over a time interval, periodically refresh the volatile data in the wear-out portion of the nonvolatile memory by (i) reading the volatile data from the wear-out portion of the nonvolatile memory and (ii) rewriting the volatile data to the wear-out portion of the nonvolatile memory,
determine if a number of errors in the volatile data that is read during the periodic refresh of the volatile data is greater than an error threshold value, and
modify the time interval based, at least in part, on the number of errors that is determined.
9. The system of claim 8, wherein the memory controller is further configured to:
discontinue use of the wear-out portion of the nonvolatile memory for the volatile data if the time interval that is modified is less than a time threshold.
10. The system of claim 9, wherein the memory controller is further configured to:
write the volatile data to another wear-out portion of the nonvolatile memory.
11. The system of claim 8, wherein
the memory controller includes an error correction code, and
the nonvolatile memory includes memory cells that produce errors that are not correctable by the error correction code.
12. The system of claim 8, wherein the memory controller is configured to determine the number of errors in the volatile data that is read during the periodic refresh of the volatile data by using an error correction code (i) after the volatile data is read from the wear-out portion of the nonvolatile memory and (ii) before the volatile data is rewritten to the wear-out portion of the nonvolatile memory.
13. The system of claim 8, wherein the periodic refresh of the volatile data is performed without erasing any portion of the volatile data stored in the wear-out portion of the nonvolatile memory.
14. A nonvolatile memory device comprising:
a memory cell array including a wear-out memory portion that is error-prone beyond a predetermined threshold; and
a controller configured to
store volatile data in the wear-out memory portion,
refresh the volatile data by (i) reading the volatile data from the wear-out memory portion and (ii) rewriting the volatile data to the wear-out memory portion, wherein the volatile data is refreshed periodically at a time interval,
determine if a number of errors in the volatile data that is read during the periodic refresh of the volatile data is greater than an error threshold value, and
modify the time interval based, at least in part, on the number of errors detected in the volatile data that is read during the periodic refresh.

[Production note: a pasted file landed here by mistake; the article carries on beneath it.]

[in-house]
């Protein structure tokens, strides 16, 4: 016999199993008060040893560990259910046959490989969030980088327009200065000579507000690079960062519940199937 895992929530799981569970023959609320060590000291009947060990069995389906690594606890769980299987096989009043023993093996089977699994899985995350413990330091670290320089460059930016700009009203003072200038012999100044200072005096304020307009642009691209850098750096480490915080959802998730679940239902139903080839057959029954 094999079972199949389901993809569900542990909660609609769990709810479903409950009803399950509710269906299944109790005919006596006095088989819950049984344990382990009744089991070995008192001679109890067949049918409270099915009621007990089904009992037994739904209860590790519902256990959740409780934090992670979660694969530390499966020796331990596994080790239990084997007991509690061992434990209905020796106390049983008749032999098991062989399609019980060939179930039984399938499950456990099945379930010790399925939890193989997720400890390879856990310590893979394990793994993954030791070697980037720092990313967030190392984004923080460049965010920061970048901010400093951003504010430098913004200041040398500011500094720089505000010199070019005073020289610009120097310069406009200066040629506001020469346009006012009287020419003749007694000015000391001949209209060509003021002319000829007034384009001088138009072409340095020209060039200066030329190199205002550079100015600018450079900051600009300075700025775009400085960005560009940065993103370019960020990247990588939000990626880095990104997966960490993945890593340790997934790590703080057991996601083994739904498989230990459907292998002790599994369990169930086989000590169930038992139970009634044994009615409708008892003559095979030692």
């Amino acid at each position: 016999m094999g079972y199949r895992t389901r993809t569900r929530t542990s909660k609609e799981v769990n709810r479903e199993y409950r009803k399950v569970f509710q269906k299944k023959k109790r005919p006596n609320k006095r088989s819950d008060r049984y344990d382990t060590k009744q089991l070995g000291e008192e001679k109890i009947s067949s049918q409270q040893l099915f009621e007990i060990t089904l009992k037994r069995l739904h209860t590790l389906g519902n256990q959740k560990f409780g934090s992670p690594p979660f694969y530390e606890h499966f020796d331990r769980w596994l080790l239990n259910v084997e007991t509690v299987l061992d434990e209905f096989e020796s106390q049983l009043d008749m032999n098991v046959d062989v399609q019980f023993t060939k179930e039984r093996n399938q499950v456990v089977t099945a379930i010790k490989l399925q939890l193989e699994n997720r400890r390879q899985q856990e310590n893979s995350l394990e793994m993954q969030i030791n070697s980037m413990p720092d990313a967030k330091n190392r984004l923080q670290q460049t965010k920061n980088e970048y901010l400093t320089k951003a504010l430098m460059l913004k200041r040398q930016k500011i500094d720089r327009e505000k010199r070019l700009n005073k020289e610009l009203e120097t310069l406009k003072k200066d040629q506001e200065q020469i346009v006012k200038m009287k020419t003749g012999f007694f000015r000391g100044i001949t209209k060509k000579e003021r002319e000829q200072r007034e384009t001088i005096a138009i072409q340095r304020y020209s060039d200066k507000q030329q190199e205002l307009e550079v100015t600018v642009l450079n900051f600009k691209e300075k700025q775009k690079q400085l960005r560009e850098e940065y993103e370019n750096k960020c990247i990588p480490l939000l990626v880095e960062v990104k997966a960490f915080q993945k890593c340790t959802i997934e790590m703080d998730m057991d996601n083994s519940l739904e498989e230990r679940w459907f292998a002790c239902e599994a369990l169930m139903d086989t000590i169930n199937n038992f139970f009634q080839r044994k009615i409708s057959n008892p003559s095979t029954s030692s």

15. The nonvolatile memory device of claim 14, wherein the controller is further configured to:
store nonvolatile data in the memory cell array in memory cells that are not included in the wear-out memory portion.
16. The nonvolatile memory device of claim 14, wherein the controller is further configured to:
discontinue use of the wear-out memory portion for the volatile data if the time interval that is modified is less than a time threshold.
17. The nonvolatile memory device of claim 14, wherein the controller is further configured to:
write the volatile data to another wear-out memory portion in the memory cell array.
18. The nonvolatile memory device of claim 14, wherein:
the controller includes an error correction code; and
the wear-out memory portion includes memory cells that produce errors that are not correctable by the error correction code.
19. The nonvolatile memory device of claim 14, wherein the controller is configured to determine the number of errors in the volatile data that is read during the periodic refresh of the volatile data by using an error correction code (i) after the volatile data is read from the wear-out memory portion and (ii) before the volatile data is rewritten to the wear-out memory portion.
20. The nonvolatile memory device of claim 14, wherein the periodic refresh of the volatile data is performed without erasing any portion of the wear-out memory portion.
US14140295 2006-12-20 2013-12-24 Method and apparatus for using wear-out blocks in nonvolatile memory Active 2034-06-06 US9430339B1 (en)

Priority Applications (5)

Application Number Priority Date Filing Date Title
US201261746208 true 2012-12-27 2012-12-27
US201261747598 true 2012-12-31 2012-12-31
US201361770634 true 2013-02-28 2013-02-28
US13888119 US8743609B1 (en) 2006-12-20 2013-05-06 Method and apparatus for increasing data retention capability of a non-volatile memory
US14140295 US9430339B1 (en) 2012-12-27 2013-12-24 Method and apparatus for using wear-out blocks in nonvolatile memory

Applications Claiming Priority (1)

Application Number Priority Date Filing Date Title